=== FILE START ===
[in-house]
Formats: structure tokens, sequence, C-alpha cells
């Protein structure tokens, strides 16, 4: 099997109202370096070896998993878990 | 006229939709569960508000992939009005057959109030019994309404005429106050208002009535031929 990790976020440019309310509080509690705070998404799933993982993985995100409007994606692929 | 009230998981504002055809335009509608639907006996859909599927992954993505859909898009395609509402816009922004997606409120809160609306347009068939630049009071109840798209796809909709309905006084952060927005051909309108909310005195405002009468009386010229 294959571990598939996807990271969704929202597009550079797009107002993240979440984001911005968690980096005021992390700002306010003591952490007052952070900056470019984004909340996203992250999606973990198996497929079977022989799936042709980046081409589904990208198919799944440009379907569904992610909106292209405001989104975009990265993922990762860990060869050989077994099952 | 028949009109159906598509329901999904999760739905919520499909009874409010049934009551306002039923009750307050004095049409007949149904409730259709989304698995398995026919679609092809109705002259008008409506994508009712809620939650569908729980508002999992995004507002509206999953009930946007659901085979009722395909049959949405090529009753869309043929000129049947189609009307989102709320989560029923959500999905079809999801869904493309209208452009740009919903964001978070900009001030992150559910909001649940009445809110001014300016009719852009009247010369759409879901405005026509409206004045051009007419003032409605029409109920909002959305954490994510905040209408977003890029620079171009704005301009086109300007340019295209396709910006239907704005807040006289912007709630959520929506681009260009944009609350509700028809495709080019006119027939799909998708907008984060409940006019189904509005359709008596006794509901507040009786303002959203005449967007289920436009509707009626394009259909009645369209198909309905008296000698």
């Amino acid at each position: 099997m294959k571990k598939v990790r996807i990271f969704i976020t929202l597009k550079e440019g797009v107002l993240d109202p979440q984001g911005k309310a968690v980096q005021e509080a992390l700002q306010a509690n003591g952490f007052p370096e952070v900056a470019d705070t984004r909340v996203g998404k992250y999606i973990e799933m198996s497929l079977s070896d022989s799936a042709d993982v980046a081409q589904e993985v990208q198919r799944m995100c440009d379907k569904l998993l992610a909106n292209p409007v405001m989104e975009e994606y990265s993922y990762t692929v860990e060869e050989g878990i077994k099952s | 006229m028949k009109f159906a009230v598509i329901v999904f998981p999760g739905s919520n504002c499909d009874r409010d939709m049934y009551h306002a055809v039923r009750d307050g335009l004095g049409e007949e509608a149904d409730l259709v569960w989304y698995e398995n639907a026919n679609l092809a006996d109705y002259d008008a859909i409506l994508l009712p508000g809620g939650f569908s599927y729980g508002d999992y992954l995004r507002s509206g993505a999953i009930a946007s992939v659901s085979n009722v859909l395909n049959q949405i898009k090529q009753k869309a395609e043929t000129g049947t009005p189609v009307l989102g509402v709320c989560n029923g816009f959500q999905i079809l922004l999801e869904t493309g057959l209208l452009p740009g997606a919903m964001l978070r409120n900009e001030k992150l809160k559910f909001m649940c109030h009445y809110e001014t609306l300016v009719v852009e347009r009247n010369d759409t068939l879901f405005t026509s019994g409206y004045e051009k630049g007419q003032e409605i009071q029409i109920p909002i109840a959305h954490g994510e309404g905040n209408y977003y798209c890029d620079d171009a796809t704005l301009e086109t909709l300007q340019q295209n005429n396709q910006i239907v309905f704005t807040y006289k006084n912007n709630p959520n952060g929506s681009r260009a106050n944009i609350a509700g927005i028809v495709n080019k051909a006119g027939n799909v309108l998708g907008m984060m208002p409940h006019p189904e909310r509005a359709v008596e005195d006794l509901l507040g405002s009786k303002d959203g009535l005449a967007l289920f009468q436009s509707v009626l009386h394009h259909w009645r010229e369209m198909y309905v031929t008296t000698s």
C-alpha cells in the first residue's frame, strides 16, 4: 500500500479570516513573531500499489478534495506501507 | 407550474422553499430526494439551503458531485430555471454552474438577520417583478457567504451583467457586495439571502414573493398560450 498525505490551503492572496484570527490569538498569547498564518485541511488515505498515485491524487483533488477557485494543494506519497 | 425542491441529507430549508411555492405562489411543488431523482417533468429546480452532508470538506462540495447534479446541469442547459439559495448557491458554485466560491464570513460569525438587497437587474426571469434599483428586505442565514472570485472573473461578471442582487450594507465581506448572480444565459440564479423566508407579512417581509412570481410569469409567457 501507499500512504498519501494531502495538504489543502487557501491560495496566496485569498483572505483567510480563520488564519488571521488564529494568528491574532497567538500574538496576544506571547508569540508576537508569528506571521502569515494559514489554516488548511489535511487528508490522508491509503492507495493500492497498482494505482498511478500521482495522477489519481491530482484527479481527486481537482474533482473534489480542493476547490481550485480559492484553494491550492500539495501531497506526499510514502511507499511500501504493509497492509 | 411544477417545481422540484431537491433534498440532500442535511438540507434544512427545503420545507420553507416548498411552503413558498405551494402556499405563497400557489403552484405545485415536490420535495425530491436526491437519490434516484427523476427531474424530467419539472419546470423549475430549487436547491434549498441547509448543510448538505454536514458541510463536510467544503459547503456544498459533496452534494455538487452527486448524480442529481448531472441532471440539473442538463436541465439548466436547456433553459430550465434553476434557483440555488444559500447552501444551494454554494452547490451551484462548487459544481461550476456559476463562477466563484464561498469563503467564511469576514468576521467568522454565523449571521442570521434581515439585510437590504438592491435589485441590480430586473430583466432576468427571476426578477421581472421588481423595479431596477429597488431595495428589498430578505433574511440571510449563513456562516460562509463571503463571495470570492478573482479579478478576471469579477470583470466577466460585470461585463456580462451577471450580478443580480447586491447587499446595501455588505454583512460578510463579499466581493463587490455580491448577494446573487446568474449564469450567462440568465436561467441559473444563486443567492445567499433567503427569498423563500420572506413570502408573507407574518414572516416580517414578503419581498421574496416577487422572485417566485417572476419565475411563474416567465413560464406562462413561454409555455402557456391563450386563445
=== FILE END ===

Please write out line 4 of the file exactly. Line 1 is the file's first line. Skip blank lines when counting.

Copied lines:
């Amino acid at each position: 099997m294959k571990k598939v990790r996807i990271f969704i976020t929202l597009k550079e440019g797009v107002l993240d109202p979440q984001g911005k309310a968690v980096q005021e509080a992390l700002q306010a509690n003591g952490f007052p370096e952070v900056a470019d705070t984004r909340v996203g998404k992250y999606i973990e799933m198996s497929l079977s070896d022989s799936a042709d993982v980046a081409q589904e993985v990208q198919r799944m995100c440009d379907k569904l998993l992610a909106n292209p409007v405001m989104e975009e994606y990265s993922y990762t692929v860990e060869e050989g878990i077994k099952s | 006229m028949k009109f159906a009230v598509i329901v999904f998981p999760g739905s919520n504002c499909d009874r409010d939709m049934y009551h306002a055809v039923r009750d307050g335009l004095g049409e007949e509608a149904d409730l259709v569960w989304y698995e398995n639907a026919n679609l092809a006996d109705y002259d008008a859909i409506l994508l009712p508000g809620g939650f569908s599927y729980g508002d999992y992954l995004r507002s509206g993505a999953i009930a946007s992939v659901s085979n009722v859909l395909n049959q949405i898009k090529q009753k869309a395609e043929t000129g049947t009005p189609v009307l989102g509402v709320c989560n029923g816009f959500q999905i079809l922004l999801e869904t493309g057959l209208l452009p740009g997606a919903m964001l978070r409120n900009e001030k992150l809160k559910f909001m649940c109030h009445y809110e001014t609306l300016v009719v852009e347009r009247n010369d759409t068939l879901f405005t026509s019994g409206y004045e051009k630049g007419q003032e409605i009071q029409i109920p909002i109840a959305h954490g994510e309404g905040n209408y977003y798209c890029d620079d171009a796809t704005l301009e086109t909709l300007q340019q295209n005429n396709q910006i239907v309905f704005t807040y006289k006084n912007n709630p959520n952060g929506s681009r260009a106050n944009i609350a509700g927005i028809v495709n080019k051909a006119g027939n799909v309108l998708g907008m984060m208002p409940h006019p189904e909310r509005a359709v008596e005195d006794l509901l507040g405002s009786k303002d959203g009535l005449a967007l289920f009468q436009s509707v009626l009386h394009h259909w009645r010229e369209m198909y309905v031929t008296t000698s």